The amazing 4000 islands...........
Getting here took a long 2 days, stopping off at Savannahket overnight, but the never ending bus rides, dust, fumes and aching bums were worth it!
The Islands are completely gorgeous, if you want paradise this is it. Although more and more tourists are beginning to make the trip down it is still relatively unknown and still has a certain vibe about it, as if we are the lucky ones that have manged to see the islands before they become some huge tourist trap. There is no motorised transport on the islands, walking, cycling or catching a boat are the only ways to travel which adds to its uniqueness and tranquility. There are two main islands that people tend to stay on; Don Det and Don Khon. Don Det is slightly more geared towards the tourist with a few restaurants at its northern tip, but as you travel further south along the island you reach Don Det village which is still itself and small bungalows are scattered around for visitors to stay in. When we arrived the first night we had a nightmare, everywhere was full and we spent ages walking the length of the
island trying to find a room. In the end we ended up sharing a twin room between 3 of us as we couldn't find anywhere. The next morning however we got up early and found a beautifully placed wooden bungalow right on the river side right in the middle of the village with the river to our left and fields to our right. It was pure bliss. The bungalow was extremely basic, pretty much a shed on stilts with a bed in and a balcony on the front of it with 2 hammocks (on which we spent many an evening and morning chilling in)! However the location was more than compensation for the bugs, cockroaches and geckos that we spent our nights with! We spent our days cycling around both Don det and Don khon, exploring little beaches and waterfalls, but best of all we spent lots of time seeing the Irrawaddy river dolphin. We, together with our fellow English friend Emily, took a boat from the southern end of Don Khon at around 4pm to see the dolphins on our first day and it was absolutely amazing. It was perfect, the sun was setting creating amazing scenery and we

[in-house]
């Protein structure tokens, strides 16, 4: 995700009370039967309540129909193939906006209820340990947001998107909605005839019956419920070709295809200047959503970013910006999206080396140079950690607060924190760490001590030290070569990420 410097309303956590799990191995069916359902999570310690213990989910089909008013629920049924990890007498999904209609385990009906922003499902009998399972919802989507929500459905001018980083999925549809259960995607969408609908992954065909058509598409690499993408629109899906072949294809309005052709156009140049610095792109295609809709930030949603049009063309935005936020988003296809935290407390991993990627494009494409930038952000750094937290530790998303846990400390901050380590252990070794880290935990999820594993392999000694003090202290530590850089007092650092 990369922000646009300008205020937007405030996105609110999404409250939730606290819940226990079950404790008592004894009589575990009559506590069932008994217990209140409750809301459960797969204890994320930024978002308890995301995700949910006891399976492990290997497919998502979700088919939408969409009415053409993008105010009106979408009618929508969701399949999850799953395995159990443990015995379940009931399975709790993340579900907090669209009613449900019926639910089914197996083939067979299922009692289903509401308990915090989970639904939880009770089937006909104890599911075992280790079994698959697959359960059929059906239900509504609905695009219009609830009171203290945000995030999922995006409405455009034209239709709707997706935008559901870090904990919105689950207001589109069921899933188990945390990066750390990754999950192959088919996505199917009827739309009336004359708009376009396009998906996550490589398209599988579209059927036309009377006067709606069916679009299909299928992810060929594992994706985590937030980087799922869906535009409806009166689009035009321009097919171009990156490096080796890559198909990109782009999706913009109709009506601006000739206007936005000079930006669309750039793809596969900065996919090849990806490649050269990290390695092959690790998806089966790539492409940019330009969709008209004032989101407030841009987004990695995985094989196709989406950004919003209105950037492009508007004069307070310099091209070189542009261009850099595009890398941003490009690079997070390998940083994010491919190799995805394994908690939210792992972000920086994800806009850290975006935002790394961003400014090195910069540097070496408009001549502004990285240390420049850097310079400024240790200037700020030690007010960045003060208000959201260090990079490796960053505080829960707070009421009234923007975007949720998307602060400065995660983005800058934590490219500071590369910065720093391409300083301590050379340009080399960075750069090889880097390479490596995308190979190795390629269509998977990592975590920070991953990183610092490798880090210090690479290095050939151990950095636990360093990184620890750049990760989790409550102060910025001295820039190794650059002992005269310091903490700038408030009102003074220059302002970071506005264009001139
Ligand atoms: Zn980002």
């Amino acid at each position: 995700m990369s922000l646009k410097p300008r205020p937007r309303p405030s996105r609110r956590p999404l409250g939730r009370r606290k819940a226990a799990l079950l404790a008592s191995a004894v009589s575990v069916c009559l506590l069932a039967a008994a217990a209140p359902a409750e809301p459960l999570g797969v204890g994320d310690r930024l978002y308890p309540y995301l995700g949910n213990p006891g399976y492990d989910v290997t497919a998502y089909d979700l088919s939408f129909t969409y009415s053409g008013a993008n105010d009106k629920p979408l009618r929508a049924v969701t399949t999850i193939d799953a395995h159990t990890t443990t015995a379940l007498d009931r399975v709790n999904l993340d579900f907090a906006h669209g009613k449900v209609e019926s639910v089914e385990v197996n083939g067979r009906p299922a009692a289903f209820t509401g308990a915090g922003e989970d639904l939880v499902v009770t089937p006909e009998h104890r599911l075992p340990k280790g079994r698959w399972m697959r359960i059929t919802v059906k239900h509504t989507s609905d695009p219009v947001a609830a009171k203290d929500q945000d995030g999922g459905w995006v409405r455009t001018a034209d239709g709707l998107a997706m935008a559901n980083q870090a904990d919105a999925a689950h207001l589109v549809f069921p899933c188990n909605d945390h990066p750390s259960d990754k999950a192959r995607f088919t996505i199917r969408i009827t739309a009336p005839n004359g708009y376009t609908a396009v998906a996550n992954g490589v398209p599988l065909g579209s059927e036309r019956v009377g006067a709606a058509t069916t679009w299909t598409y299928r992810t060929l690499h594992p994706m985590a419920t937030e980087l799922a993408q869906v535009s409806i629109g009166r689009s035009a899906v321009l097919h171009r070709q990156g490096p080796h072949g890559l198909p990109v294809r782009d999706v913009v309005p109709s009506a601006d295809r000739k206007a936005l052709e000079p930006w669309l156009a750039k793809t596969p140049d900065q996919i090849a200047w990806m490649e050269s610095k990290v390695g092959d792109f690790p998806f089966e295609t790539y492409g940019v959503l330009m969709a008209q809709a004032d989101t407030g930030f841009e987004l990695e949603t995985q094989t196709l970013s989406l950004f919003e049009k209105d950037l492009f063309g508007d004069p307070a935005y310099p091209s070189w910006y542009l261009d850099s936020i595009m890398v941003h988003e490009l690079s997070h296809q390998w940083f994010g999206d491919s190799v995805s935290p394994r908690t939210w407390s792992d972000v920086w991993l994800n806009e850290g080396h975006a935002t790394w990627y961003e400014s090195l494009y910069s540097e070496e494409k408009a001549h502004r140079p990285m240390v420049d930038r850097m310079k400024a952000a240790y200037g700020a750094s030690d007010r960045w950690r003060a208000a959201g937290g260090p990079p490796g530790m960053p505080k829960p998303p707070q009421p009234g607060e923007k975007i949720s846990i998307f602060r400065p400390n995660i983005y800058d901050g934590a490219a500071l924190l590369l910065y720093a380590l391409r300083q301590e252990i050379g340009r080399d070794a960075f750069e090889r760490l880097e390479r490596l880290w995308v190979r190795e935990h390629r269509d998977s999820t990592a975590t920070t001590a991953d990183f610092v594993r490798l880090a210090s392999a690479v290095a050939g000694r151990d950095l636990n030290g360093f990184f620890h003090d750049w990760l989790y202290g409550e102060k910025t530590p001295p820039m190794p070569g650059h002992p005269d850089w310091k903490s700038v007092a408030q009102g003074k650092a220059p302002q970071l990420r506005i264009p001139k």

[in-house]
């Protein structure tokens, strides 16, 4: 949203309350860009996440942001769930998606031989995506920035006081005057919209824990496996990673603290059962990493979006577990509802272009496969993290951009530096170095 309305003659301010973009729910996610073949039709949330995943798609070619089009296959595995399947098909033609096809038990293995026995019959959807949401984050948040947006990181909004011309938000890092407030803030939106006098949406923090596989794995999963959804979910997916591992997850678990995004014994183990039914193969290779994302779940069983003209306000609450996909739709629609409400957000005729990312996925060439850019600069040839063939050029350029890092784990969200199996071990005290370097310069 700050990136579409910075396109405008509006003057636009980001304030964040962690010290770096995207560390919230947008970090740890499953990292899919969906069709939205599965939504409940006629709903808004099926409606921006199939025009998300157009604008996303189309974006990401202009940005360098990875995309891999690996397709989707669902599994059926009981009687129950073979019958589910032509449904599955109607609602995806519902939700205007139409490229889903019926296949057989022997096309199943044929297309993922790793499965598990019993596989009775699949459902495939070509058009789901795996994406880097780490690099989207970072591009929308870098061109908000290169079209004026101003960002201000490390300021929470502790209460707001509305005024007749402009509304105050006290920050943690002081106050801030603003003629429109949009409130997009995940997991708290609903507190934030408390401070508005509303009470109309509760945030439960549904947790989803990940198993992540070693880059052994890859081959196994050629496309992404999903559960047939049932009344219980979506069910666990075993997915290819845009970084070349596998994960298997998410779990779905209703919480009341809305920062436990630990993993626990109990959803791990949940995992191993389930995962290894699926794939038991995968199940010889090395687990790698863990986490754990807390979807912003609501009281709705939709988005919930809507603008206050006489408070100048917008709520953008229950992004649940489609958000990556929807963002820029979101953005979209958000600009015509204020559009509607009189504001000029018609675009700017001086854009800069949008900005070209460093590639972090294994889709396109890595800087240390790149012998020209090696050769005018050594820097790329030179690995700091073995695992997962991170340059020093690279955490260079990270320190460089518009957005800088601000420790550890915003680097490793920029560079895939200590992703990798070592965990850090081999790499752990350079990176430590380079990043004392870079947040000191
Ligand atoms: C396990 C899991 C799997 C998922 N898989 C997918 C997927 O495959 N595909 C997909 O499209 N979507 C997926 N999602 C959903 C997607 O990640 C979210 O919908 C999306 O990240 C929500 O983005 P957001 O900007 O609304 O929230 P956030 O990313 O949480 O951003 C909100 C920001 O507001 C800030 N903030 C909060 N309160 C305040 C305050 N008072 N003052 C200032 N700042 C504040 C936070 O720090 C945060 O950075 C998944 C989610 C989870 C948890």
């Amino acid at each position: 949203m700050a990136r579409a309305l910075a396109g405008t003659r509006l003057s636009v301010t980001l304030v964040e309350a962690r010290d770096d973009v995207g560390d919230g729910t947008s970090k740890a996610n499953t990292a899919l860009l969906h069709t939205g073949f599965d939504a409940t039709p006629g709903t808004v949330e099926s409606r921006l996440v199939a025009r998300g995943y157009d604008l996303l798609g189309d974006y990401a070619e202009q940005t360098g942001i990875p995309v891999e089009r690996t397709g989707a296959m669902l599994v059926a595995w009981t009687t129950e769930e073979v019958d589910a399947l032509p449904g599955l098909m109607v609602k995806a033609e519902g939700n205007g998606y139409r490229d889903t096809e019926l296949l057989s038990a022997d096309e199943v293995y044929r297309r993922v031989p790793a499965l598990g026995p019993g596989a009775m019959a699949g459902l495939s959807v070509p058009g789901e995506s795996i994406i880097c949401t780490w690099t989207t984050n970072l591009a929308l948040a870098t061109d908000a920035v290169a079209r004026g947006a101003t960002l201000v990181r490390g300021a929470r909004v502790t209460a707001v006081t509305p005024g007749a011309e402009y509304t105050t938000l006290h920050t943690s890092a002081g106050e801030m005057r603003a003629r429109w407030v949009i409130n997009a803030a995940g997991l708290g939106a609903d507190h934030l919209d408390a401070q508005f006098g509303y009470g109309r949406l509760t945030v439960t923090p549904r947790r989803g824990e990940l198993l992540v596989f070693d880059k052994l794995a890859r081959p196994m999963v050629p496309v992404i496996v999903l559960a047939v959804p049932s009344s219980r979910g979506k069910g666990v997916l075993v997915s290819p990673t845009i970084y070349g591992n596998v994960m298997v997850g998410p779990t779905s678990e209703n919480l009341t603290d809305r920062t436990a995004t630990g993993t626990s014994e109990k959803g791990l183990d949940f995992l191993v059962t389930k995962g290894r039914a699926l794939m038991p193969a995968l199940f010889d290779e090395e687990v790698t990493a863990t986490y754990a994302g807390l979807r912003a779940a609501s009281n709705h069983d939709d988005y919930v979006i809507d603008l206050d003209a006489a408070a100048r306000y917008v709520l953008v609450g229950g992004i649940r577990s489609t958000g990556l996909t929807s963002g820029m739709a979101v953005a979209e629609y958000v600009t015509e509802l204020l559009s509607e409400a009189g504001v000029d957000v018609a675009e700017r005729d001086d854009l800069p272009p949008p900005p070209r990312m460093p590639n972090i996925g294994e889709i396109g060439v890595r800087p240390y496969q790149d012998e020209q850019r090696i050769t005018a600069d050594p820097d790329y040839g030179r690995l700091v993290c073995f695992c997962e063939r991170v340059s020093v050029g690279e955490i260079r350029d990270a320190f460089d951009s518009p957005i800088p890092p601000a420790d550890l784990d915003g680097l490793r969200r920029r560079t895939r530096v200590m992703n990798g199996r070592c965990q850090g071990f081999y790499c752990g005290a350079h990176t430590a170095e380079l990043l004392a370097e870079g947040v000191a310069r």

just sat there quietly listening and watching them, it was so peaceful. We saw quite a few but we couldn't get too close as some were in Cambodian waters and the siren would sound the moment we crossed the imaginary line! We also went to see them on our final day again, incorporated into a trip to south east asia's largest waterfall (in terms of volume of water) but we didn't see as many dolphins, the time of day wasn't good for dolphin spotting and it was a foggy morning which impaired our view. The waterfall was brilliant though, pretty spectacular. The rest of the time on the island was spent eating or chilling- pretty much our ideal place! Its just so relaxed and people are still going about their daily lives without paying much attention to the "falang" (white person), there are chickens running crazily about everywhere and pigs grunting as you cycle past, we have really fallen in love with this place! We loved it so much that we really didn't want to leave but we had to in order to have enough time visiting Cambodia so we reluctantly booked a bus across the Laos/Cambodian border to Stung
Treng. We will update you on that soon! Enjoy the pictures!
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